We are a long way from that night at The ODIUM, when Adam Parfrey sounded the alarm about “radical Islam”. The United States is still there waging war. We long ago dumped our “friend and surrogate” Bin Laden, making him a boogie man as an excuse to invade Iraq, and finally assassinating him (if you believe the Pentagon’s raid story.) History and time move on. Parfrey is gone, Gunderson is gone (2011), Bin Laden gone, the mighty Soviet Empire is gone, The ODIUM long gone. Only the Pentagon, the very symbol of Satan, and it’s vast armies are still there, bombing hospitals and wedding parties, killing civilians, fighting new enemies and “terrorists” on the same blood-soaked territory many years later. Is this all the intense drama of an ongoing Occult War? Or is the U.S. just stuck in a groove, unable to move as the record spins around the turntable of the Gods, until someone, or something, gives the armature a little flick?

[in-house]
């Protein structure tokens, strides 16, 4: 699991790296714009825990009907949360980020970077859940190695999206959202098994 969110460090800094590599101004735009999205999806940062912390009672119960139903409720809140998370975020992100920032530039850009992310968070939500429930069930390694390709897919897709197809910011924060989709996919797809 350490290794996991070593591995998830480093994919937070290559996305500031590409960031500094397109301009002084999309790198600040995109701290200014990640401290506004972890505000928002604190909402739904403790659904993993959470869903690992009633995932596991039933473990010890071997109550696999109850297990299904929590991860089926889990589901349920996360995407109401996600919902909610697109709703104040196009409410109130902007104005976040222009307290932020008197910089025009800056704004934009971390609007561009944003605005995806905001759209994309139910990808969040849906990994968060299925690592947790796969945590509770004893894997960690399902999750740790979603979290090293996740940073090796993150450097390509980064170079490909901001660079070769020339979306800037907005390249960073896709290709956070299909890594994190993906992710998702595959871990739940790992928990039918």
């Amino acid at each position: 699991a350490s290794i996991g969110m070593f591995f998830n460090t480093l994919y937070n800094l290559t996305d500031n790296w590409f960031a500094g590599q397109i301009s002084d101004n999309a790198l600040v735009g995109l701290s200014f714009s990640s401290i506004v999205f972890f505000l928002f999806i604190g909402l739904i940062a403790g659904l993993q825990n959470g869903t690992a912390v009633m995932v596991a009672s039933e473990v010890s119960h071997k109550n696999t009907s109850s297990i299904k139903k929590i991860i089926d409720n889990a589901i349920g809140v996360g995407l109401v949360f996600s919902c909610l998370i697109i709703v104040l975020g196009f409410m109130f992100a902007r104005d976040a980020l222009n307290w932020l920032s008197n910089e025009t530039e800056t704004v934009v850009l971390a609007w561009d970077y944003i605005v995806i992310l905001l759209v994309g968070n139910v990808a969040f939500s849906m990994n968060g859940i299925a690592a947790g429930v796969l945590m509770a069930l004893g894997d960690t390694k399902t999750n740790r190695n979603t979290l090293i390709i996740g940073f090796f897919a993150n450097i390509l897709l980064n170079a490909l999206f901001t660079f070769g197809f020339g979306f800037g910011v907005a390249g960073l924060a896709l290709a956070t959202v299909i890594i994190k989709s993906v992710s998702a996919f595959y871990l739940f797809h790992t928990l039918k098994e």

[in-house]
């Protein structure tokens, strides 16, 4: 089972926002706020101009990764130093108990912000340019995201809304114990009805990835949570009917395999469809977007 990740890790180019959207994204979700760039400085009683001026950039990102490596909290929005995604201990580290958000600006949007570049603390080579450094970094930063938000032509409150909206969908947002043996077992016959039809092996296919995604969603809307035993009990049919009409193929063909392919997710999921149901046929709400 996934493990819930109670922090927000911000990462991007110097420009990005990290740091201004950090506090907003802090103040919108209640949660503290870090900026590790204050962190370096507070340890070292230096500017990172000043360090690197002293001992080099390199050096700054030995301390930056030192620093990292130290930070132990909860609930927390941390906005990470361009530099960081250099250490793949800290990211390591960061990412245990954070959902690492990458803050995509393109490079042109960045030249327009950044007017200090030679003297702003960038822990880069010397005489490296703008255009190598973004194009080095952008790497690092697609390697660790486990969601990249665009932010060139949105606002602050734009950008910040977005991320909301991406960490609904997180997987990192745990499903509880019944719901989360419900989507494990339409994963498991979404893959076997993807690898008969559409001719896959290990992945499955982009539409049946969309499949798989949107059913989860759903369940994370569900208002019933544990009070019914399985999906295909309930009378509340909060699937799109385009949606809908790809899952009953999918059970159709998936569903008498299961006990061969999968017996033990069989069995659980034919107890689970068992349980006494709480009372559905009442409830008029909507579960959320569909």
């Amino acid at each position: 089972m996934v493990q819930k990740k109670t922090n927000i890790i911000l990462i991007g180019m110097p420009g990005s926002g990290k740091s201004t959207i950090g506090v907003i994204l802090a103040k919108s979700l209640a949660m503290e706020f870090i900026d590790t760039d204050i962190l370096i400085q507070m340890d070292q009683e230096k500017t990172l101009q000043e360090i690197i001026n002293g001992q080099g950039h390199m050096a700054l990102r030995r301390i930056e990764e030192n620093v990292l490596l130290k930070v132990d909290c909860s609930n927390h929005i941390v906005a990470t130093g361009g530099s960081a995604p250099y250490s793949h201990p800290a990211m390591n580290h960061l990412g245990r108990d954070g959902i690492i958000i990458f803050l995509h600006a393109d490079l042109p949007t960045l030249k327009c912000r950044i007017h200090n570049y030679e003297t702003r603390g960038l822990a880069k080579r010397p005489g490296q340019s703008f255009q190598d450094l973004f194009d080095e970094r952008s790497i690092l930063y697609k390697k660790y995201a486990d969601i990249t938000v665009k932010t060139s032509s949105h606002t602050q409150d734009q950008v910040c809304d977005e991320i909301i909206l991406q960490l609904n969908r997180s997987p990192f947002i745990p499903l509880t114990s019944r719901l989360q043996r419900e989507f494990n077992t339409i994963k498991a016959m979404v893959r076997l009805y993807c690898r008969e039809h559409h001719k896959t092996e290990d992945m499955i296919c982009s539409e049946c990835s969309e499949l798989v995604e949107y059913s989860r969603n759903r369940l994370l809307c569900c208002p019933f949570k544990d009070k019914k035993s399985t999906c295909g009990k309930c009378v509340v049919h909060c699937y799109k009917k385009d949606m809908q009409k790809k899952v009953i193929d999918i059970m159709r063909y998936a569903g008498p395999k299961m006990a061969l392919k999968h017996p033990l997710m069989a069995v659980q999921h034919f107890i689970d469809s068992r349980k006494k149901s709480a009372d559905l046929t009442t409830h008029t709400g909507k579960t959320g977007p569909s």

Stanton LaVey’s funny, articulate, lurid article on Adam Parfrey can be read on his website BaphometX.com, click here to enjoy the memories.

Also check out John Aes-Nihil’s site click here.

Stanton LaVey and Paul Hunt.  Photo by Julie Webster

The Mysterious Bookbinder Who Roamed Hollywood Blvd Looking For Tattered Tomes.

Robert G. Cowan:  An Extraordinary Life in the Shadows of History

by

Paul Hunt

The Mysterious Book Binder